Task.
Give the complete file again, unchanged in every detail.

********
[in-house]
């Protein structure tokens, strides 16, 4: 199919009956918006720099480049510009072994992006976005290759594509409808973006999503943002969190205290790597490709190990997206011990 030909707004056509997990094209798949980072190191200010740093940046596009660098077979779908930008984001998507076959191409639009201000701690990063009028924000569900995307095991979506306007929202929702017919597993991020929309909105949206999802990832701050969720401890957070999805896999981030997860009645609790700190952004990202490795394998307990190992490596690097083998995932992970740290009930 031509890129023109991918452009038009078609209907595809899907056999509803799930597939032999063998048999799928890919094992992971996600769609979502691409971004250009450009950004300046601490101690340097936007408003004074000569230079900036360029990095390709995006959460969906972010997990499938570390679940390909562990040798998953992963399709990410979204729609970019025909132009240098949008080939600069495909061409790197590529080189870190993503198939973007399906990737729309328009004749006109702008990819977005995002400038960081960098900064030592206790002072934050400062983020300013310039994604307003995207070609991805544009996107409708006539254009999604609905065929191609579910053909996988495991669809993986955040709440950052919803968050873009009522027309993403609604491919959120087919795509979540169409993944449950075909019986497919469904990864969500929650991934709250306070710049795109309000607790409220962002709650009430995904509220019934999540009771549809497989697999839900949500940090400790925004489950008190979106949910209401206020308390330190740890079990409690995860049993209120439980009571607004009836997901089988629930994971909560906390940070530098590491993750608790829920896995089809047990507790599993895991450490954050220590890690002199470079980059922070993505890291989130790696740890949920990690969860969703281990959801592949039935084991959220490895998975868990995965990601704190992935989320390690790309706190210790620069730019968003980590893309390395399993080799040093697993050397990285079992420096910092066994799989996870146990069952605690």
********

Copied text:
[in-house]
């Protein structure tokens, strides 16, 4: 199919009956918006720099480049510009072994992006976005290759594509409808973006999503943002969190205290790597490709190990997206011990 030909707004056509997990094209798949980072190191200010740093940046596009660098077979779908930008984001998507076959191409639009201000701690990063009028924000569900995307095991979506306007929202929702017919597993991020929309909105949206999802990832701050969720401890957070999805896999981030997860009645609790700190952004990202490795394998307990190992490596690097083998995932992970740290009930 031509890129023109991918452009038009078609209907595809899907056999509803799930597939032999063998048999799928890919094992992971996600769609979502691409971004250009450009950004300046601490101690340097936007408003004074000569230079900036360029990095390709995006959460969906972010997990499938570390679940390909562990040798998953992963399709990410979204729609970019025909132009240098949008080939600069495909061409790197590529080189870190993503198939973007399906990737729309328009004749006109702008990819977005995002400038960081960098900064030592206790002072934050400062983020300013310039994604307003995207070609991805544009996107409708006539254009999604609905065929191609579910053909996988495991669809993986955040709440950052919803968050873009009522027309993403609604491919959120087919795509979540169409993944449950075909019986497919469904990864969500929650991934709250306070710049795109309000607790409220962002709650009430995904509220019934999540009771549809497989697999839900949500940090400790925004489950008190979106949910209401206020308390330190740890079990409690995860049993209120439980009571607004009836997901089988629930994971909560906390940070530098590491993750608790829920896995089809047990507790599993895991450490954050220590890690002199470079980059922070993505890291989130790696740890949920990690969860969703281990959801592949039935084991959220490895998975868990995965990601704190992935989320390690790309706190210790620069730019968003980590893309390395399993080799040093697993050397990285079992420096910092066994799989996870146990069952605690």